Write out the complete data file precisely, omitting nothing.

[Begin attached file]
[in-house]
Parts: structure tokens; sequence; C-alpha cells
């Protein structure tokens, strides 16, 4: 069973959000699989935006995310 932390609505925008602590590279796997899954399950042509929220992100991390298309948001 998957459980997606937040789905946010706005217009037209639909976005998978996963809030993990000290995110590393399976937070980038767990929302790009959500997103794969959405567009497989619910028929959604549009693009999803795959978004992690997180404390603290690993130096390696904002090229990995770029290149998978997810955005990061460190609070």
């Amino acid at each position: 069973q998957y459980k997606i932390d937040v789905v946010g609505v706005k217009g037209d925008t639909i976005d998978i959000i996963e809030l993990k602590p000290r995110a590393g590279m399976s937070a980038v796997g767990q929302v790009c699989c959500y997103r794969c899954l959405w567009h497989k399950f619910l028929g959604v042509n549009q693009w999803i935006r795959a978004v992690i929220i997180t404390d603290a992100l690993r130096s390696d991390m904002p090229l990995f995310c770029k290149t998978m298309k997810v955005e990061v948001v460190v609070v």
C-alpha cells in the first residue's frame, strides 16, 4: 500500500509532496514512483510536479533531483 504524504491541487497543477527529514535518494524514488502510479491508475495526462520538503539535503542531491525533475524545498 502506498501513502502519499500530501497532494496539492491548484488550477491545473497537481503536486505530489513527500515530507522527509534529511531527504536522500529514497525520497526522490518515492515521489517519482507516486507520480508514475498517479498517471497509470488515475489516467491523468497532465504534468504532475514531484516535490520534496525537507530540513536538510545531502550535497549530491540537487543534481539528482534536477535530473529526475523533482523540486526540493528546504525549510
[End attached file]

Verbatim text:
[in-house]
Parts: structure tokens; sequence; C-alpha cells
């Protein structure tokens, strides 16, 4: 069973959000699989935006995310 932390609505925008602590590279796997899954399950042509929220992100991390298309948001 998957459980997606937040789905946010706005217009037209639909976005998978996963809030993990000290995110590393399976937070980038767990929302790009959500997103794969959405567009497989619910028929959604549009693009999803795959978004992690997180404390603290690993130096390696904002090229990995770029290149998978997810955005990061460190609070």
């Amino acid at each position: 069973q998957y459980k997606i932390d937040v789905v946010g609505v706005k217009g037209d925008t639909i976005d998978i959000i996963e809030l993990k602590p000290r995110a590393g590279m399976s937070a980038v796997g767990q929302v790009c699989c959500y997103r794969c899954l959405w567009h497989k399950f619910l028929g959604v042509n549009q693009w999803i935006r795959a978004v992690i929220i997180t404390d603290a992100l690993r130096s390696d991390m904002p090229l990995f995310c770029k290149t998978m298309k997810v955005e990061v948001v460190v609070v």
C-alpha cells in the first residue's frame, strides 16, 4: 500500500509532496514512483510536479533531483 504524504491541487497543477527529514535518494524514488502510479491508475495526462520538503539535503542531491525533475524545498 502506498501513502502519499500530501497532494496539492491548484488550477491545473497537481503536486505530489513527500515530507522527509534529511531527504536522500529514497525520497526522490518515492515521489517519482507516486507520480508514475498517479498517471497509470488515475489516467491523468497532465504534468504532475514531484516535490520534496525537507530540513536538510545531502550535497549530491540537487543534481539528482534536477535530473529526475523533482523540486526540493528546504525549510